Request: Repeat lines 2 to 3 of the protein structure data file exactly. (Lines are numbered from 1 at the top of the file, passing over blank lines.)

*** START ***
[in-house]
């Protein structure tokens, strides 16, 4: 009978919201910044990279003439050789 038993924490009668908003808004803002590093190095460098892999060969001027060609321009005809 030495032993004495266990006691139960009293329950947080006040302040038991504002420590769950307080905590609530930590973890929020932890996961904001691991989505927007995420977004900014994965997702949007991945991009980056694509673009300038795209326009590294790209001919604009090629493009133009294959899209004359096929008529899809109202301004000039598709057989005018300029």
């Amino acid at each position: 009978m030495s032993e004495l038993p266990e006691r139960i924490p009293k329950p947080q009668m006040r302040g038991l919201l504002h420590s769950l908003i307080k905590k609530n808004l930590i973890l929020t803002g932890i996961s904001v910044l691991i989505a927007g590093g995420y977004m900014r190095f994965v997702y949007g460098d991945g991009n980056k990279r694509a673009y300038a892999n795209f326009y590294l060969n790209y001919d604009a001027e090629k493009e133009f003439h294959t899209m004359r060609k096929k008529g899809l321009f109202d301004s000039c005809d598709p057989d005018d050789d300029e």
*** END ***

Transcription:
């Protein structure tokens, strides 16, 4: 009978919201910044990279003439050789 038993924490009668908003808004803002590093190095460098892999060969001027060609321009005809 030495032993004495266990006691139960009293329950947080006040302040038991504002420590769950307080905590609530930590973890929020932890996961904001691991989505927007995420977004900014994965997702949007991945991009980056694509673009300038795209326009590294790209001919604009090629493009133009294959899209004359096929008529899809109202301004000039598709057989005018300029």
């Amino acid at each position: 009978m030495s032993e004495l038993p266990e006691r139960i924490p009293k329950p947080q009668m006040r302040g038991l919201l504002h420590s769950l908003i307080k905590k609530n808004l930590i973890l929020t803002g932890i996961s904001v910044l691991i989505a927007g590093g995420y977004m900014r190095f994965v997702y949007g460098d991945g991009n980056k990279r694509a673009y300038a892999n795209f326009y590294l060969n790209y001919d604009a001027e090629k493009e133009f003439h294959t899209m004359r060609k096929k008529g899809l321009f109202d301004s000039c005809d598709p057989d005018d050789d300029e």